Gold is probably the most well known and desirable precious metal. Its chemical symbol is Au and it has an atomic number of 79 on the periodic table. It typically has a metallic yellow, or golden colour. Gold has been used and sought after throughout history as a symbol of power and wealth. It has driven conquest most notably with the Spanish conquest of South and Central America beginning in the 15th century. The enduring myth of El Dorado, the city of gold still entices people to this day with expeditions setting off in search of mythical golden city and the wealth its discovery could bring.
Our handy live charts show you the current price of gold as well as historic fluctuations in price: https://www.ukbullion.com/live-chart/gold/gbp
Most people will of course be familiar with the main use of gold in jewellery and this still serves as the main global demand for gold.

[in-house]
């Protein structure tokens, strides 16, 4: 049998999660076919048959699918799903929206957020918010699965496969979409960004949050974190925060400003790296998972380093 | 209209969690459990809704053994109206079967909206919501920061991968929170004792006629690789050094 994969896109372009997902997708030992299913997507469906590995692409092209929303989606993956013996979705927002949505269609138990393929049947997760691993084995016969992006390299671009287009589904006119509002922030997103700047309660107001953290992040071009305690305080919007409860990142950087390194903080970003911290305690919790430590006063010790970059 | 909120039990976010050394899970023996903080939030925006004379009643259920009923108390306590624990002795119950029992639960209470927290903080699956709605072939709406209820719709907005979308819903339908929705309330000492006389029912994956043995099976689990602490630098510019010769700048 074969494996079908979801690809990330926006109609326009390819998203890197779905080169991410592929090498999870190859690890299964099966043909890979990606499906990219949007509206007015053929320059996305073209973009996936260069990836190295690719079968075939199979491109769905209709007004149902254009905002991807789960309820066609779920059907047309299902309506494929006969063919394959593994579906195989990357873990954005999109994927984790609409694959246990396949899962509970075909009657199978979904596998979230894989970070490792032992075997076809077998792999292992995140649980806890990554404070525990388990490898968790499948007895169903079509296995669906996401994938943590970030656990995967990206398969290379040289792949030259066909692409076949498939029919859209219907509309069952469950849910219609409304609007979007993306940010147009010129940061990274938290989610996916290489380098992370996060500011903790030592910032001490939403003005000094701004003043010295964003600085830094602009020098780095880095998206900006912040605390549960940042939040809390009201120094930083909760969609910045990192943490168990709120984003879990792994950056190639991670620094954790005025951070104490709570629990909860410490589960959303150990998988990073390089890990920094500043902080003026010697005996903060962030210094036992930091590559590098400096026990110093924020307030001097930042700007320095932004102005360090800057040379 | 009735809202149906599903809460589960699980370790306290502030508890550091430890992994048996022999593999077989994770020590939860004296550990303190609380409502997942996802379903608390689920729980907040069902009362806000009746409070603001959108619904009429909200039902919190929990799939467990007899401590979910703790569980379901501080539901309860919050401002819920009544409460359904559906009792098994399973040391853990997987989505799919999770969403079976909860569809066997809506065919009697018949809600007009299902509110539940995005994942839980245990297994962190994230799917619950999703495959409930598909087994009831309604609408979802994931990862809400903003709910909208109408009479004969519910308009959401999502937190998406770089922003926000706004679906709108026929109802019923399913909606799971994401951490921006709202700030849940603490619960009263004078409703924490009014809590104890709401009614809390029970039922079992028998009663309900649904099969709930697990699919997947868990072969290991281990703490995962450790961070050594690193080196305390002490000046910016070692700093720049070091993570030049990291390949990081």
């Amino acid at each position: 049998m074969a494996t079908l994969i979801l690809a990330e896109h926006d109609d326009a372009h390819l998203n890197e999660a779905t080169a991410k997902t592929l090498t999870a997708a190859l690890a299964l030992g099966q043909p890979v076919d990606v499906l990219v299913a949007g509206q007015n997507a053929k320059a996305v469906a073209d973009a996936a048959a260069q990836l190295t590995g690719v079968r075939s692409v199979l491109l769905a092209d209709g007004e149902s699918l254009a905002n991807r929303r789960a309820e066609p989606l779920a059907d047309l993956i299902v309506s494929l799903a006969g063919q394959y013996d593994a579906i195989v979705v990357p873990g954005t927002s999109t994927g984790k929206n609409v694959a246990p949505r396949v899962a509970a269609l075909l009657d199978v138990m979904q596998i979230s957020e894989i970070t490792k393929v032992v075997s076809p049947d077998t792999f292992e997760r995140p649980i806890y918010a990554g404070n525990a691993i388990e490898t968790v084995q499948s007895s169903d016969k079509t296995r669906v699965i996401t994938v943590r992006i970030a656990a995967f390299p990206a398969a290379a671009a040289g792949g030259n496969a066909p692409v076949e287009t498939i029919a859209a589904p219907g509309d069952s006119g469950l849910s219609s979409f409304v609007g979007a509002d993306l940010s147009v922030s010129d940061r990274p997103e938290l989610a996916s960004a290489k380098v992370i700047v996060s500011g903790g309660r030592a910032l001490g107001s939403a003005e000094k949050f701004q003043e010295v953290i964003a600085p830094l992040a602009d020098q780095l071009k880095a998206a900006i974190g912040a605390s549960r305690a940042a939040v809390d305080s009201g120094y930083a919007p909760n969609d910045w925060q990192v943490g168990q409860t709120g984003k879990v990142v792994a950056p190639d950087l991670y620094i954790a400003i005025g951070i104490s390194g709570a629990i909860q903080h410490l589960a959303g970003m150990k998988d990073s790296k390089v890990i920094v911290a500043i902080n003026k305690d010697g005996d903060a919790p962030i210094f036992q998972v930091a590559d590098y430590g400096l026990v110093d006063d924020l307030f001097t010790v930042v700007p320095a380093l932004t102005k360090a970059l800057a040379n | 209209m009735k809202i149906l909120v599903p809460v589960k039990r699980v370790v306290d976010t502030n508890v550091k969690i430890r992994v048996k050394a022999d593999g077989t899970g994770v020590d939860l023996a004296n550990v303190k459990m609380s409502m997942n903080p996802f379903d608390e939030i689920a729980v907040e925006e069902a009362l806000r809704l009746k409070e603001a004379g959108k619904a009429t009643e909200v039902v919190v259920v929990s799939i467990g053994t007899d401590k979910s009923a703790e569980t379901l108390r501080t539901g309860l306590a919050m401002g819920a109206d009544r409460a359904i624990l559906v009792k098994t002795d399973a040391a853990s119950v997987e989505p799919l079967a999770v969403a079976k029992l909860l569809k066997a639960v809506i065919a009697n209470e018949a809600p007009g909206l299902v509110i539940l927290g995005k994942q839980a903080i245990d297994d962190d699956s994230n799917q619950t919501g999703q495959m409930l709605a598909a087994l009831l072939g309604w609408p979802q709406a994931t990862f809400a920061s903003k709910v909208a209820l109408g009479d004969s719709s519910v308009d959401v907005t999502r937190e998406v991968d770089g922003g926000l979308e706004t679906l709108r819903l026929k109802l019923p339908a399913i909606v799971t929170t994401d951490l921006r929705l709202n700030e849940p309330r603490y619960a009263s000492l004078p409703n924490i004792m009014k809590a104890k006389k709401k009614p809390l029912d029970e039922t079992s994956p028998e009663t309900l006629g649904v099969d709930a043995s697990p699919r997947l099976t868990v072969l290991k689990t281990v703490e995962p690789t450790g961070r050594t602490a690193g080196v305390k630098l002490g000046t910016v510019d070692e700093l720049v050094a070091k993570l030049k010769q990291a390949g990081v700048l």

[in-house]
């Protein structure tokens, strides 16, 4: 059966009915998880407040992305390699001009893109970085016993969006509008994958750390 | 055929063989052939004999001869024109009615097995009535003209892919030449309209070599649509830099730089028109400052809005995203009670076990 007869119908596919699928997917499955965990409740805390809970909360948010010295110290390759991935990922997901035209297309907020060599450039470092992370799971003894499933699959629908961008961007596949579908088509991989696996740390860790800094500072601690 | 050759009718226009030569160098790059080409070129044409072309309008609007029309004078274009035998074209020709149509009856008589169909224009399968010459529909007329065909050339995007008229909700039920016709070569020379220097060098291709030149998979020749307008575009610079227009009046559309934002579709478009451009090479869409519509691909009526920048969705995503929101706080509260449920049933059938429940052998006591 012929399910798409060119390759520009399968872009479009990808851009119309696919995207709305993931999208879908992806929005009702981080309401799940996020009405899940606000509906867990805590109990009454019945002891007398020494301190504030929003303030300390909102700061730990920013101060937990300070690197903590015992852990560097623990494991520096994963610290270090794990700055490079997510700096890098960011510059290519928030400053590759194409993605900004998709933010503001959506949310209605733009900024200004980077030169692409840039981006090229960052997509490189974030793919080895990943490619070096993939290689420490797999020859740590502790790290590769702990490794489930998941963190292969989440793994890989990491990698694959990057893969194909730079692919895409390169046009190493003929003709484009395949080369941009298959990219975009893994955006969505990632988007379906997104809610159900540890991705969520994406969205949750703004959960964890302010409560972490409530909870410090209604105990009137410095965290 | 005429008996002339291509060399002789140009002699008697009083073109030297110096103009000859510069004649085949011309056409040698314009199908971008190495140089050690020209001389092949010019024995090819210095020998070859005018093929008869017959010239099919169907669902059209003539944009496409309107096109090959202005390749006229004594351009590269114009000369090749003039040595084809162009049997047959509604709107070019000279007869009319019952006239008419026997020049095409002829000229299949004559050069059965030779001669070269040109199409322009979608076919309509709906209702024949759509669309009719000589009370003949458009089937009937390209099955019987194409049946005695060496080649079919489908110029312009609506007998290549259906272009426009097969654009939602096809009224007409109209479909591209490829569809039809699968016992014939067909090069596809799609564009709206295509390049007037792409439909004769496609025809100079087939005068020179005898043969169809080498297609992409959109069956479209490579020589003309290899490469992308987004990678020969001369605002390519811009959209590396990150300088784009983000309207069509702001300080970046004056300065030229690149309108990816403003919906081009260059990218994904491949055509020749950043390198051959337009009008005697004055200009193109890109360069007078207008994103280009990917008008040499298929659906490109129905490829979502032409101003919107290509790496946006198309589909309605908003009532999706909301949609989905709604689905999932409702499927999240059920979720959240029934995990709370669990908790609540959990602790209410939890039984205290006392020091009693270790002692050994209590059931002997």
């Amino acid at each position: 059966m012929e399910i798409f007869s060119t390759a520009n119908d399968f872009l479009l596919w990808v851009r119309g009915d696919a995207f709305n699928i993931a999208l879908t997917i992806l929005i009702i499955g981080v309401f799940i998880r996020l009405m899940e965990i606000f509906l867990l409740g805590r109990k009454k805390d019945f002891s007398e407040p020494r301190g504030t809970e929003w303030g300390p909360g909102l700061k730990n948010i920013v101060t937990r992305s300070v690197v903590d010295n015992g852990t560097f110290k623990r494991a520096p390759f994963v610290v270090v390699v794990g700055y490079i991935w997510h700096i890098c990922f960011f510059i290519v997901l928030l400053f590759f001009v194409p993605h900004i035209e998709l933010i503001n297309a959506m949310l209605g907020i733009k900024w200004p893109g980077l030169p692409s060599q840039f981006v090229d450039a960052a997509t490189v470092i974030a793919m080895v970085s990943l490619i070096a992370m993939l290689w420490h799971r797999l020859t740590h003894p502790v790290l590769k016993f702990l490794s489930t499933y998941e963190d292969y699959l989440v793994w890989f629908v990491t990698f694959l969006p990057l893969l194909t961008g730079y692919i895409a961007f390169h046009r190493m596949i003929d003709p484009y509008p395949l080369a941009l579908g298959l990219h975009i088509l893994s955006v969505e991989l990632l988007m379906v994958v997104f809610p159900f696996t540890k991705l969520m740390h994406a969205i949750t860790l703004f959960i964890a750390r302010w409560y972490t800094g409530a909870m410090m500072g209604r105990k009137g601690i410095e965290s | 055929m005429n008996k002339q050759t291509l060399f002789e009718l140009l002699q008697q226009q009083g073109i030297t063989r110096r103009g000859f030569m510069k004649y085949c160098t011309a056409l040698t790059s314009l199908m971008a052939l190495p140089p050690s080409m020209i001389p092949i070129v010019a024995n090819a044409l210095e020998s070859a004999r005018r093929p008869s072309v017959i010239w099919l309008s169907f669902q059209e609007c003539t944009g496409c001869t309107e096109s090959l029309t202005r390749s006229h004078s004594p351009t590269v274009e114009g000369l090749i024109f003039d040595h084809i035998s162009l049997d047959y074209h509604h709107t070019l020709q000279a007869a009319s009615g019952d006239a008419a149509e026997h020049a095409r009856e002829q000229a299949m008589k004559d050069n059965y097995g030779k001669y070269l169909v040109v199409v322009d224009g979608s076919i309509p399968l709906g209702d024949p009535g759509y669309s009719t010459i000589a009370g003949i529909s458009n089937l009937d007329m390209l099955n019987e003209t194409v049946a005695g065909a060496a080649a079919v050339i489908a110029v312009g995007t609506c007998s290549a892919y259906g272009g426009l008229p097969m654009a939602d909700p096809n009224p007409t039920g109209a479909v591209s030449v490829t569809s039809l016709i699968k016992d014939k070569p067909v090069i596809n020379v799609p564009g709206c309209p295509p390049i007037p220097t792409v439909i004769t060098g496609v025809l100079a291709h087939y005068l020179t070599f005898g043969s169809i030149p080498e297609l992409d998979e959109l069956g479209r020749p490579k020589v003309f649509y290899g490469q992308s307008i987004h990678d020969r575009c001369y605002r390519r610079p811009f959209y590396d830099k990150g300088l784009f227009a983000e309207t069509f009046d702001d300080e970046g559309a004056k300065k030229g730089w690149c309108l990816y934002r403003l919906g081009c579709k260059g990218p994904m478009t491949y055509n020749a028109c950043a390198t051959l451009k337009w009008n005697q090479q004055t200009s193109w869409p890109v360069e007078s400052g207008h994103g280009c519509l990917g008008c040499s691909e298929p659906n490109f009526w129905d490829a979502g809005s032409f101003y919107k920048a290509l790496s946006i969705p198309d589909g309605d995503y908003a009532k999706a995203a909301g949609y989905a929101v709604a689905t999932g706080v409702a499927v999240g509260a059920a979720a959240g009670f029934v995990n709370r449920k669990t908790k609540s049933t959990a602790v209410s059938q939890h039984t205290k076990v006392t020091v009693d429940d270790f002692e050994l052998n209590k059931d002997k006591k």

Due to the intrinsic value people attribute to gold it has also found a place as a currency guarantor. Until the mid 20th century many countries around the world used the gold standard to underwrite their national currency however this has fallen out of favour in the more financially driven economies of the modern world.
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Beyond the obvious demand for gold in jewellery and gold bullion here is another growing sector that makes use of gold, the industrial sector. Almost ten percent of the world demand for gold goes into industrial processes with electronics accounting for the vast majority of that ten percent.
Check back next week for Episode 3